Poplars' removal recommended

The appearance of Lake Esplanade could soon be very different, as an arborist's report recommends four ''high-risk'' Lombardy poplar trees growing in St Omer Park be removed and the remaining 17 removed in stages.

The recommendation comes in a report to the Queenstown Lakes District Council, commissioned after one of the tree species falling at 6.50pm on January 17 during high wind and consequently damaging seven cars, damaging a motel roof and blocking an arterial road for several hours.

No-one was injured when the 30m tall Lombardy poplar snapped at its base and fell across Lake Esplanade from St Omer Park.

The report by arborist Samuel Earp, of GreensceneNZ, concluded ''the trees are over-mature'' and more robust and longer-lasting trees should be planted in their place.

''Problems associated with old age are beginning to manifest themselves, in the form of cavities and heartwood decay. The extent of this manifestation was revealed by the tree failure event that occurred on 17th January 2014.''

It is recommended a management plan ''be developed which details the staged removal of the remaining Lombardy poplars within St Omer Park and the requirement to undertake suitable replacement planting, both undertaken over an extended time frame''.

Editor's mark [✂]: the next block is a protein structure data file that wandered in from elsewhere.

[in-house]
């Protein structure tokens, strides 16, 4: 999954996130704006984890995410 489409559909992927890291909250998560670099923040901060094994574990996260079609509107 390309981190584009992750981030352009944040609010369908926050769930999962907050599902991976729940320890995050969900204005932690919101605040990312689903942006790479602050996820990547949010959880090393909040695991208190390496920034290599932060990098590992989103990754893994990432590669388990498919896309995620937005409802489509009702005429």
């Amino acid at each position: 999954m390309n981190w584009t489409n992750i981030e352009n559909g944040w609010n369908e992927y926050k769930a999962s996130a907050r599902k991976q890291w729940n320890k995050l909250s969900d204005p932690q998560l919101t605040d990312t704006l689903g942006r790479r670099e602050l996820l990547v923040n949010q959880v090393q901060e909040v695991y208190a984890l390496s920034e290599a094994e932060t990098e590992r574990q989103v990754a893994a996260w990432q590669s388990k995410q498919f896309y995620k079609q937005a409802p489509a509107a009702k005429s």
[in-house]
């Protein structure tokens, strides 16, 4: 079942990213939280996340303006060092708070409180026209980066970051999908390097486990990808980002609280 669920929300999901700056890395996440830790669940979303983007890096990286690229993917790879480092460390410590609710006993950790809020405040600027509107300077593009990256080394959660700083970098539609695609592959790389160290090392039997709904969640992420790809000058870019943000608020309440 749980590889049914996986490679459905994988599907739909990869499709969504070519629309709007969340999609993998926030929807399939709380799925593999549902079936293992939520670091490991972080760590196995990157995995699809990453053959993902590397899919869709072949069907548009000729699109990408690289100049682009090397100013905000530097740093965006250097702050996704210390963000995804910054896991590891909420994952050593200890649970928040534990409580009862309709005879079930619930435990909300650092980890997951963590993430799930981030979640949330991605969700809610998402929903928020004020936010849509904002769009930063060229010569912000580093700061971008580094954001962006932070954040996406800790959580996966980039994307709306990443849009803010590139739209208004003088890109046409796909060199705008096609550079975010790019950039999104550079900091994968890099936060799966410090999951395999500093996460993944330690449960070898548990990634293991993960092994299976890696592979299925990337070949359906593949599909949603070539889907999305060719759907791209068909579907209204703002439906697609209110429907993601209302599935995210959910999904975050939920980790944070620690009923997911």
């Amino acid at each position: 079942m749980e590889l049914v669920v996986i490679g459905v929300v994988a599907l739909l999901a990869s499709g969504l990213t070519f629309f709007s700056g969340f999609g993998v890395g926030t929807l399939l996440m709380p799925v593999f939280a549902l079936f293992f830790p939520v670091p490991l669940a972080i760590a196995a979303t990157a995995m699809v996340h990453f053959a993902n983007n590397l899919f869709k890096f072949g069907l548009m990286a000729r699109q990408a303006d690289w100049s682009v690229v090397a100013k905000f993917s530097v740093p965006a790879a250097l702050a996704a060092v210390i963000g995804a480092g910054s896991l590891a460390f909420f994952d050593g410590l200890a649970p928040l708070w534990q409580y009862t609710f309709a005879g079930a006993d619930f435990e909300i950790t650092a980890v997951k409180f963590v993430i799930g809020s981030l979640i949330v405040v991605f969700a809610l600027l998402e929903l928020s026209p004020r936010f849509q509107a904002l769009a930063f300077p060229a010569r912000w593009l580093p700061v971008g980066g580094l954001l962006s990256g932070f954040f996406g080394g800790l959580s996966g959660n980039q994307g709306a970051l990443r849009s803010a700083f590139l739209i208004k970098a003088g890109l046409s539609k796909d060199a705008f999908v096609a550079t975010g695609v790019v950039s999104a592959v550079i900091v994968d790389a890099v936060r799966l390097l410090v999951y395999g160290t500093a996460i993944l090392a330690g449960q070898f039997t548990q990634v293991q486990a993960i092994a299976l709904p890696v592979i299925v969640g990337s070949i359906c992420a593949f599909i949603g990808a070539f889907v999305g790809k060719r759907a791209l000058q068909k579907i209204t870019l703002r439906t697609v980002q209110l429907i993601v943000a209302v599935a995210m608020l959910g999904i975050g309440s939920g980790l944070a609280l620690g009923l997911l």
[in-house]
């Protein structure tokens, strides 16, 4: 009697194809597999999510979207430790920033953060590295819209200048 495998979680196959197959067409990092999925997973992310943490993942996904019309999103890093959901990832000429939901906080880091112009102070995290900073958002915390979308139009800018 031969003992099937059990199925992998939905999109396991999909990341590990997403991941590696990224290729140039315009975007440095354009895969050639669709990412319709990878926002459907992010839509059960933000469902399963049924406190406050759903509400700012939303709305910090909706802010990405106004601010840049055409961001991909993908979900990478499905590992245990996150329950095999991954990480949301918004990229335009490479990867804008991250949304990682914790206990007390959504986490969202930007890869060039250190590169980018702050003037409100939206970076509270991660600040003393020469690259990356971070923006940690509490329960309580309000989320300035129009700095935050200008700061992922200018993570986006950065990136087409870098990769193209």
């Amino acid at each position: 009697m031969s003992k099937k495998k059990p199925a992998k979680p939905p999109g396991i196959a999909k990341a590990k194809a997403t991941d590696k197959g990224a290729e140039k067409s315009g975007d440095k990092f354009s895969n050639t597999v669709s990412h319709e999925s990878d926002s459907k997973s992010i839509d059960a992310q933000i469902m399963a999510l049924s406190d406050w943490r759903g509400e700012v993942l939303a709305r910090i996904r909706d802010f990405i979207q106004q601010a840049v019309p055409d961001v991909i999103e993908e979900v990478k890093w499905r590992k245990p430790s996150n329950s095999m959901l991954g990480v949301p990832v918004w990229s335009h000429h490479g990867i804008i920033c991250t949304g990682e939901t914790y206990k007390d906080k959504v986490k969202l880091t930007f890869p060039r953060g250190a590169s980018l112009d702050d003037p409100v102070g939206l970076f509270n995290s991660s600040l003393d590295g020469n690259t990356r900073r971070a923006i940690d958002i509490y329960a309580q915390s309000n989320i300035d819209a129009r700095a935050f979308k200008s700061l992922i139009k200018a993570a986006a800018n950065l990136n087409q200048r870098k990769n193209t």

Also recommended is reducing the remaining Lombardy poplars' existing height and bulk by a third, before their complete removal.

The Lombardy poplars in the park are thought to be about 120 years old and, given the species' short lifespan, ''the Lombardy poplars of St Omer Park are considered to be coming to the end of their useful life expectancy and are starting to succumb to problems associated with over-mature trees''.

Mr Earp determined the tree which fell had hollow parts in the base of its trunk with large areas of rotten wood (indicative of heartwood decay). A closer inspection revealed soft, spongy wood, indicating white rot.

Some of the trees showed signs of previous limb failure and such failures would happen with increased frequency as the trees aged, he said.

The report also assessed four black poplars in the park as being in ''generally good health with fair form'' and one mature grey poplar, which is also of no major concern.

The council's senior communications adviser Michele Poole said the recommendation to remove the four high-risk Lombardy poplars ''is being actioned'' and the council expected to have a removal date next week.

She was not able to comment about the recommendation to remove the remaining 17 Lombardy poplars.

A report on the single tree which fell has been referred to the council's insurance company.